Rendezvousing in the library would be safer, we decided. Safer than her apartment, where two out-of-place teenagers knocking on her door in the middle of the day might attract unwanted attention, unanswerable questions and a visit from a customs official the next.

Nestled between bookshelves and tabletops meant to provide some semblance of privacy, the back corner of a library is where we meet Grace, an undocumented immigrant whose name has been changed to protect her identity.

Although we were nervous about the meeting, it was clear that Grace was far more trepidant than we were. As we lusted after a story, Grace mustered up the courage to trust us with hers.

The question then was, how far did we have to step out of our world to understand hers?

The pilgrimage

When she crossed the Mexican border, she was only 16. A victim of sexual assault in her workplace, Grace escaped one hostile environment only to enter another.

Young, naive, and afraid but resolute, Grace took whatever measures were necessary to bring her to the United States.

“They took advantage of my innocence,” she says, recalling how even those helping her cross the border were also assailants who would often violate the people seeking their assistance. Her journey and hardships would not cease once she entered the States. Even after 24 years, her background continues to haunt her.

Grace holds hands with her children who reach out to console her as she retells her harrowing experiences. Photo by Frances Zhuang.

Being subject to blackmail from employers who refuse to pay her and threaten to reveal her immigration status, receiving intimidation from strangers as she drives down the street, fearing that at any moment immigration officers will pound on her door and separate her from her children — these are the terrors that rouse her from her slumber and keep her up at night.

“Every day I wake up at five in the morning … because I can’t go back to sleep,” she says, her voice thickening as she tries to suppress tears.  “We don’t know if we’ll wake up another day in this country or we’ll wake up the next day back in Mexico.”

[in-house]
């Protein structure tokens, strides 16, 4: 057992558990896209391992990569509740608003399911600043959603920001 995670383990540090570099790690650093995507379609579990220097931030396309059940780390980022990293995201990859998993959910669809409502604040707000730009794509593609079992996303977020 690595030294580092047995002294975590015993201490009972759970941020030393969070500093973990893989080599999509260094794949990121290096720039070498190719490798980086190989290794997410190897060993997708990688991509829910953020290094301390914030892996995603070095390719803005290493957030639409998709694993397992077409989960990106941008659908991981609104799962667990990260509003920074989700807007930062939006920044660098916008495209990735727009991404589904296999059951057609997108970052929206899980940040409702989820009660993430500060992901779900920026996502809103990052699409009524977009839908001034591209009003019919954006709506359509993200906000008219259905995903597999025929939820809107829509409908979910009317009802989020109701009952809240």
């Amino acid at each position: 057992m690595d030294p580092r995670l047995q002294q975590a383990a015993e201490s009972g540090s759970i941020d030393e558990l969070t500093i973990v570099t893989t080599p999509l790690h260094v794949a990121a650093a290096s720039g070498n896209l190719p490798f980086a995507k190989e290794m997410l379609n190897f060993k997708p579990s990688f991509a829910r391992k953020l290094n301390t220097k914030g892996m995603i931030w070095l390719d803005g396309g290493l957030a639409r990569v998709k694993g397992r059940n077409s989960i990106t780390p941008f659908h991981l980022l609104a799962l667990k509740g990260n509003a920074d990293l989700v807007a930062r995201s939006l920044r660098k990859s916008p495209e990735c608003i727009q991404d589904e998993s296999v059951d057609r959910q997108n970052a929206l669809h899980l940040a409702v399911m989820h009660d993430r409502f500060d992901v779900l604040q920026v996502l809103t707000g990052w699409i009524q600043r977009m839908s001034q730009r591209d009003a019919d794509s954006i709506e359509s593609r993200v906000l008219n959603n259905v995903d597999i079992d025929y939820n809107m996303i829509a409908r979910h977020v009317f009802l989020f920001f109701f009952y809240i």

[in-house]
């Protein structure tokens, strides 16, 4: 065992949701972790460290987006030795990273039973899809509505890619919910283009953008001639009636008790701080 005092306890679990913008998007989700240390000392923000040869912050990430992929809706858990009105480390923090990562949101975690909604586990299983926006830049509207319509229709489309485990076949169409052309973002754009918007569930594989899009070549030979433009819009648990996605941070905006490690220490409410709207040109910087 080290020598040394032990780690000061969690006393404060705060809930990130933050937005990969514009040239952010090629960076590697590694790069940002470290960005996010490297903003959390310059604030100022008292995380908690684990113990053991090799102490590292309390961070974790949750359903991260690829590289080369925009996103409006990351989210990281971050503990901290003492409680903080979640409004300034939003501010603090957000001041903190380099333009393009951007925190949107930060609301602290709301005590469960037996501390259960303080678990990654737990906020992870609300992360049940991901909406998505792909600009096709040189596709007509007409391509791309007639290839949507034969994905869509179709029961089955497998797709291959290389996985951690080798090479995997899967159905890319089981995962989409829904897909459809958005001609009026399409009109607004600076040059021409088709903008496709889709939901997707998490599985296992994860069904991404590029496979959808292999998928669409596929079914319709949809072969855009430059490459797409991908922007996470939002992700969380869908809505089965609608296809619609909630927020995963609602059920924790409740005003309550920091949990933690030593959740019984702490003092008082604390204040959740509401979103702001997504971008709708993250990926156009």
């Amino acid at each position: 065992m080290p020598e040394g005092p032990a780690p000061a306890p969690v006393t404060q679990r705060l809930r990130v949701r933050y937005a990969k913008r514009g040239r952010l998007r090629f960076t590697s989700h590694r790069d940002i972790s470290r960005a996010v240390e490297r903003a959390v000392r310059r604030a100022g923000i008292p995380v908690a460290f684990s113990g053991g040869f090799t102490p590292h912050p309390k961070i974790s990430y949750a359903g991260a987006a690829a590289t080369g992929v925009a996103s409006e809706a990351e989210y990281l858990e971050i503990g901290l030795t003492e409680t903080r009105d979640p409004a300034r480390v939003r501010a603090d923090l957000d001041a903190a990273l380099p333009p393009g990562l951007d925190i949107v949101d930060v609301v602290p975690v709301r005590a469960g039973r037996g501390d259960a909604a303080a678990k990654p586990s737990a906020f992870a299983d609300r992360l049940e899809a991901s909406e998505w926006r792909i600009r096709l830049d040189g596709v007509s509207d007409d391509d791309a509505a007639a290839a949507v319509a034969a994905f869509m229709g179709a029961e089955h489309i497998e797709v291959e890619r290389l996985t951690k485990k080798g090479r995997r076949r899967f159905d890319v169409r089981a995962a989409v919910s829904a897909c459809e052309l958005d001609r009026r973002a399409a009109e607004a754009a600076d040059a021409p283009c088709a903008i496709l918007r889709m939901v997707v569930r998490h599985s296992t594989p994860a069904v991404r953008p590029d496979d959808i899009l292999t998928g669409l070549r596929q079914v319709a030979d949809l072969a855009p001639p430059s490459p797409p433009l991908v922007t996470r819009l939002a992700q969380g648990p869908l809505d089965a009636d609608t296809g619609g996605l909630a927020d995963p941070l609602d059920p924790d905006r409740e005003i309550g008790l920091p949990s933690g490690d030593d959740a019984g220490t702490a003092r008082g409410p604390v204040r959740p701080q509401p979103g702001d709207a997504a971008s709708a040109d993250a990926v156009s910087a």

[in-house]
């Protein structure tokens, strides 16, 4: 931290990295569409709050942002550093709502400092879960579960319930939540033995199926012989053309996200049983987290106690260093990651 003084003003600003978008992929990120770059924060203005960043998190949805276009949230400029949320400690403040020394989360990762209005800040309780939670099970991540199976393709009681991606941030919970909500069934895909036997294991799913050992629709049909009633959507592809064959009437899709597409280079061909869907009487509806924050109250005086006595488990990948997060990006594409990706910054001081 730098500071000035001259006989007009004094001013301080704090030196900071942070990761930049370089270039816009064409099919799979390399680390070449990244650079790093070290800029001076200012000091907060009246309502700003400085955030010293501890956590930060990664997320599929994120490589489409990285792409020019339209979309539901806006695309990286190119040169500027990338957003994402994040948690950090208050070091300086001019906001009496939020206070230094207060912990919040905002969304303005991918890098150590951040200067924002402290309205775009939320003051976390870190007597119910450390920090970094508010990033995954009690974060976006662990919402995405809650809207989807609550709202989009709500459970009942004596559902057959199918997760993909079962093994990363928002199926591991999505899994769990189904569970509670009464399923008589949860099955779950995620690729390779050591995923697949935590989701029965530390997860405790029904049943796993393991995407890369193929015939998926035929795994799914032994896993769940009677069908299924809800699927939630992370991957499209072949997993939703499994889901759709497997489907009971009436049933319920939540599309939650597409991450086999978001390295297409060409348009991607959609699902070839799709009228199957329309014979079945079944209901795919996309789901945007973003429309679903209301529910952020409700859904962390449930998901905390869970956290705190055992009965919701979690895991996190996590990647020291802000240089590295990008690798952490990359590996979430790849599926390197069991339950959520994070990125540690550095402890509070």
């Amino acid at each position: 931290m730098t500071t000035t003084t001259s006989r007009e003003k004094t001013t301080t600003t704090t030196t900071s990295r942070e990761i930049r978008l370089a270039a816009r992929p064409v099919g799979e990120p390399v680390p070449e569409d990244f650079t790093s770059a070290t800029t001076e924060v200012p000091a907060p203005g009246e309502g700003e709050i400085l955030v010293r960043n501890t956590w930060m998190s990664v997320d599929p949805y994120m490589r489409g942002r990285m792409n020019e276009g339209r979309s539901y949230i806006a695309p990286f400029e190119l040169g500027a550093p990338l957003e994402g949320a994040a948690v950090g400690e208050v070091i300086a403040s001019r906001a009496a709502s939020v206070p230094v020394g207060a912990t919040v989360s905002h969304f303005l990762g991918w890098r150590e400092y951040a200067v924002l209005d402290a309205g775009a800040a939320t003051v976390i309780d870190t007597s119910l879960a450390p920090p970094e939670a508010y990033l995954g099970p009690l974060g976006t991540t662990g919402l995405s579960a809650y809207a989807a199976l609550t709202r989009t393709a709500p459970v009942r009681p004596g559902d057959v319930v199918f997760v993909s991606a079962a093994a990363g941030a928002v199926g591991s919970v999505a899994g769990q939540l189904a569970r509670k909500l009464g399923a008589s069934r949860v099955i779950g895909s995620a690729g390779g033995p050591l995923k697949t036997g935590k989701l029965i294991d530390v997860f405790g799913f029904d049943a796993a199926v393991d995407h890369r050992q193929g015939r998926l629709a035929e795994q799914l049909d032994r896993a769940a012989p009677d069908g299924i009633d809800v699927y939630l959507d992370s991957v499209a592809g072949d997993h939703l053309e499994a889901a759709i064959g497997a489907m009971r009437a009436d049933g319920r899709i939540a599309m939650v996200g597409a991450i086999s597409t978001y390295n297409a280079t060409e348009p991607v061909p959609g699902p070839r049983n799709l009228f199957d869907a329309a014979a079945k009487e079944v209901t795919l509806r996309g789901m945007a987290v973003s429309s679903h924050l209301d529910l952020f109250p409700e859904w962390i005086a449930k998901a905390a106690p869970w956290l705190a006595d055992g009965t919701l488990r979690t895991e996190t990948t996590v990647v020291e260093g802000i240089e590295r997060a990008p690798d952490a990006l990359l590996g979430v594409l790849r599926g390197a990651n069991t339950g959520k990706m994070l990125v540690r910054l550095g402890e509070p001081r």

When we ask about her family, her tears inadvertently begin to flow.

“[When] I came to this country … that is when I gave up my possibilities and instead I took all the effort and put it into my children,” Grace says.

As we speak with Grace, we don’t see a criminal, nor a freeloader here to bank off welfare, nor a “bad hombre,” as the President Donald Trump formerly labeled undocumented immigrants.

We see a survivor of assault and bad circumstances that never stopped plaguing her.

A woman who wears her fatigue and resilience in the bags under her eyes and on the wrinkles on her still-young forehead.

A mother who gave up her life so her children might have a chance at one.

One of 2 million undocumented immigrants in California and 180,000 in Santa Clara County, according to the Public Policy Institute of California, Grace is not alone in her plight.

Trumped-up immigration

Following Trump’s inauguration in January, the new administration has released a slew of mandates and executive orders cracking down on immigration with renewed vigor.

Increased deportations have not been the only result. Hate crimes have increased 20 percent, due in part to the recent election cycle and a nationwide trend of xenophobia, according to a report by the Center for the Study of Hate and Extremism.

“They [immigrants] are so often a target of political rhetoric that obscures what immigration law does to communities,”  says Matthew Sellers, a law student at Stanford University who specializes in issues of immigration. “When politicians like the president paint immigrants with such a broad brush, some of the sentiments that it stokes damage relations for people who are here whether they’re here lawfully or not.”